My Christian faith is constantly challenged by the rational view I have of God. Nevertheless, I find myself wanting to immerse myself in theological writing, as I find discussions about Jesus fascinating, and there is no doubt that Jesus is such an important figure in human history; I feel enticed into exploring His life, death, and resurrection, and the significance of all this according to different authors.
Tom Wright (known to some as N.T. Wright) is a New Testament scholar who has apparently authored over fifty books. He also used to be the Bishop of Durham. He is currently Research Professor of New Testament and Early Christianity at the University of Saint Andrews. I find it hard to imagine how anyone can write fifty books but it seems that this author has spent a lifetime immersed in research into New Testament theology so he obviously has a lot to shout about.
The book is in three parts. The first part discusses the myriad influences that were impacting on first-century Palestine when Jesus was embarking on His earthly ministry. Wright discusses how the influence of the Roman Empire clashed with the hopes of the Jewish people creating the complex web of circumstances into which Jesus was born.
The second part of the book is concerned with, amongst other things, the Kingdom of God (a phrase Jesus used a lot) and what that really means. In Wright’s view, it means a world where because of Jesus, God is now in charge in a way He wasn’t previously. Part three (which is only a single chapter) discusses what it means for Jesus to be ruler of the world in the present day.
The book is easy to read, but in my humble opinion, isn’t gripping. When reading one has the impression that Wright knows what he is talking about, but I would struggle to say that there is much that I have taken away from reading the book. I was hoping to be enthralled and nourished, but the discussion is at times quite vague and there doesn’t seem to be a depth of thought and a passion behind the words.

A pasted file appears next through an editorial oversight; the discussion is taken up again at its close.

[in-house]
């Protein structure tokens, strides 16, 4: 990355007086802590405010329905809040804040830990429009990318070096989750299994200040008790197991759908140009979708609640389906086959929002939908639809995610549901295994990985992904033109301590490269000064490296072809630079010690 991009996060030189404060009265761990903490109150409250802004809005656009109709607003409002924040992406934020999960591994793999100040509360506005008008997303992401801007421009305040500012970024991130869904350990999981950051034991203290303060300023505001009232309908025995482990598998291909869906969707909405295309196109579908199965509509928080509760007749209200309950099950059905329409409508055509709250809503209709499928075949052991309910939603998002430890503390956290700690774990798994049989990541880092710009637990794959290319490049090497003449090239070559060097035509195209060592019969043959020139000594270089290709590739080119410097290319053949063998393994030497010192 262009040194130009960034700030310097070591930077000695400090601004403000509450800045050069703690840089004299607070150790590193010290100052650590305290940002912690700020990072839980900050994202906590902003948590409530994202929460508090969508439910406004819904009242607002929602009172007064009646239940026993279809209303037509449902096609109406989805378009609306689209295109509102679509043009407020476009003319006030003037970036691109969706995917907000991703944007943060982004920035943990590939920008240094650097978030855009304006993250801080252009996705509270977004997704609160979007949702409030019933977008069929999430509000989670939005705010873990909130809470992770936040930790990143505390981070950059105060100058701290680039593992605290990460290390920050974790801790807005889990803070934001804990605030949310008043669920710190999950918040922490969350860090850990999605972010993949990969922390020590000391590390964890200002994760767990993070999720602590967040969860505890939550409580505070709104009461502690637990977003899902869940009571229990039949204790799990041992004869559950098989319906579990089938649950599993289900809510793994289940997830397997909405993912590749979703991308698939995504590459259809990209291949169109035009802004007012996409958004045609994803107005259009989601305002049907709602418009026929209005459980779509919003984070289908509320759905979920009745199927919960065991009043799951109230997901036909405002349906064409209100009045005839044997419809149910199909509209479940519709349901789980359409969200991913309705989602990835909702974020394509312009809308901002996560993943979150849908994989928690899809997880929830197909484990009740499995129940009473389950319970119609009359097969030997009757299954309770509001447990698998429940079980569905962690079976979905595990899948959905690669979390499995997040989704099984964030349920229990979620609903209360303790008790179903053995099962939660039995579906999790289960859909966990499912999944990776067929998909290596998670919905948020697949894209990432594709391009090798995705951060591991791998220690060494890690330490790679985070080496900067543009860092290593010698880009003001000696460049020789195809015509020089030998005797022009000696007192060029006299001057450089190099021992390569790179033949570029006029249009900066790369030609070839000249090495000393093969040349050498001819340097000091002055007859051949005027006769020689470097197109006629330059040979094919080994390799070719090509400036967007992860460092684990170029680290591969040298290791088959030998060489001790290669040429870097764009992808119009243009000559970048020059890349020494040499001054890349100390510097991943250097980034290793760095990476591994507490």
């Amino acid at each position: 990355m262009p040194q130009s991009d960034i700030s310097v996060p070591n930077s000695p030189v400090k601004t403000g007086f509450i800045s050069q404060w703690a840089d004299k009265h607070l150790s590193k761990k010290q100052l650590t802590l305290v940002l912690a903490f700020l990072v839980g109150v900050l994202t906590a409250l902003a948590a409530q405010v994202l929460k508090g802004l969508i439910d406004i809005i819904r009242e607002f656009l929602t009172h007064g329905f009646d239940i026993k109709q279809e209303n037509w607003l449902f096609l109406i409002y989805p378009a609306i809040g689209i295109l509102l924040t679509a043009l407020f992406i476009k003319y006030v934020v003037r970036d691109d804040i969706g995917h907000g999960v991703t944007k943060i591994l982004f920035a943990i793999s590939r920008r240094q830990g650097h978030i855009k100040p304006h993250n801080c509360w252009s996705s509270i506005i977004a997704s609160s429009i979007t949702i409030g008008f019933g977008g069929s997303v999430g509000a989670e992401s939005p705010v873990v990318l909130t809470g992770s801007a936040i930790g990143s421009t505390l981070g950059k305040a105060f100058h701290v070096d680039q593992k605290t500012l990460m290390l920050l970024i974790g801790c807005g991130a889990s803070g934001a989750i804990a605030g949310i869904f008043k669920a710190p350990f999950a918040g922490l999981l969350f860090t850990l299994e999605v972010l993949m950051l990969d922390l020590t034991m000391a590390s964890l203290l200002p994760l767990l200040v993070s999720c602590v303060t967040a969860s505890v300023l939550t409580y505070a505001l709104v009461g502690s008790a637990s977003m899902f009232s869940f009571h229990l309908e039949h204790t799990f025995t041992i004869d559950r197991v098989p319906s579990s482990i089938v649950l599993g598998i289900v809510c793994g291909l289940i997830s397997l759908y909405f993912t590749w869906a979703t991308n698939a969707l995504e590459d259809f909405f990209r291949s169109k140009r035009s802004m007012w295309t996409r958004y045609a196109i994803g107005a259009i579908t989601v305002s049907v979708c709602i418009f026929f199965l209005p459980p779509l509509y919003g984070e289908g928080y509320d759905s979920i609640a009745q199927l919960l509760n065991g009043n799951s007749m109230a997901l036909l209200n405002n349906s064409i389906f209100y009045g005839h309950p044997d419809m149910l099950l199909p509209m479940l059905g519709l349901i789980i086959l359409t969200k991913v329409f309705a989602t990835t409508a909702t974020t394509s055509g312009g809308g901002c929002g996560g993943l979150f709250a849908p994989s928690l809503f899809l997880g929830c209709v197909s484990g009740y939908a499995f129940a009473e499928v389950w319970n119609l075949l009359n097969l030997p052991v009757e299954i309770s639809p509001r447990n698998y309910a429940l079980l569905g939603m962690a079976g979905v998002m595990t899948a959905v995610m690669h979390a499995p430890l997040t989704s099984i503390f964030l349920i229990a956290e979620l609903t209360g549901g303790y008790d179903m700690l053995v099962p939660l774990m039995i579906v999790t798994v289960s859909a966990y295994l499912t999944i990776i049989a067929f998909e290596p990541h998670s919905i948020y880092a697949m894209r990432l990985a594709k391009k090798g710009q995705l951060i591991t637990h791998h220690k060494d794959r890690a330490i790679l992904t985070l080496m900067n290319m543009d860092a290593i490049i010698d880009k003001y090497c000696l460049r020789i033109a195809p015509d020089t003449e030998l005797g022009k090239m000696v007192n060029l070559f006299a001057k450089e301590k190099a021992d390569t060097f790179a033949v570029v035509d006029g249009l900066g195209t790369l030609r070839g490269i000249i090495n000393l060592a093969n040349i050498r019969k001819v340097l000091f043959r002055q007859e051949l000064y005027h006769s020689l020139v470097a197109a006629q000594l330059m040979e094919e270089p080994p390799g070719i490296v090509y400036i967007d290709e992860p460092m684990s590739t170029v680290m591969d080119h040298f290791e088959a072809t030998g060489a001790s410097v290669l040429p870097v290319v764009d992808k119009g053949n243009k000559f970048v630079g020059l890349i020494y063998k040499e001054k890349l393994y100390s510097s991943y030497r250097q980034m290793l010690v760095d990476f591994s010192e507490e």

One can’t help but wonder why on earth any author would want to write fifty books. Is there really so much to say? Could the thrust of what the author wants to communicate about Jesus, God, and the world, not be explained in a more concise way? One wonders whether Simply Jesus really serves a purpose in its own right. Perhaps, as an introduction to Jesus and the New Testament it might help some people. But as someone who has studied theology and reflected a great deal on the New Testament, I found that this book had little to offer me.
In summary then, Simply Jesus is a book that is easy to read and is written by an author who is clearly very knowledgeable about the subject matter. Having said that, for those people who are already immersed in the Christian faith, I don’t think this book offers more than a leisurely read that will take up some time; I don’t believe it’s a book that will change your life.
I will endeavour to pass on my copy to someone who knows little about Jesus but is keen to learn more, as I’d imagine the scripture quotations throughout the book, coupled with Wright’s honest reflections, will help some people to learn more about the mysteries of the New Testament scriptures and the ever-interesting story of Jesus Christ.
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4 responses to “‘Simply Jesus’ by Tom Wright (book review)”
Thank you for sharing. One of the books which as with the Bible some passages reveal new thing each time I visit them again, is The Cloud of Unknowing and other works. a penguin classic. I have chapters 55 and 62 marked to keep going over, in The Cloud of Unknowing, but am on ch 8 of The book of privy counselling . These are so helpful in grounding me in the fact that my true nature is not mortal human, but eternal Godly spiritual. Blessings and love to you. Your bro Peter.
Thanks Peter. I wasn’t aware of The Cloud of Unknowing but I’ll check it out. I hope all is well with you.
An excellent book about Jesus is from Philip Yancey – “The Jesus I Never Knew.” You might check it out!
An interesting review. Sounds like it’s more of a ‘basics for beginners’ book and perhaps was badly-marketed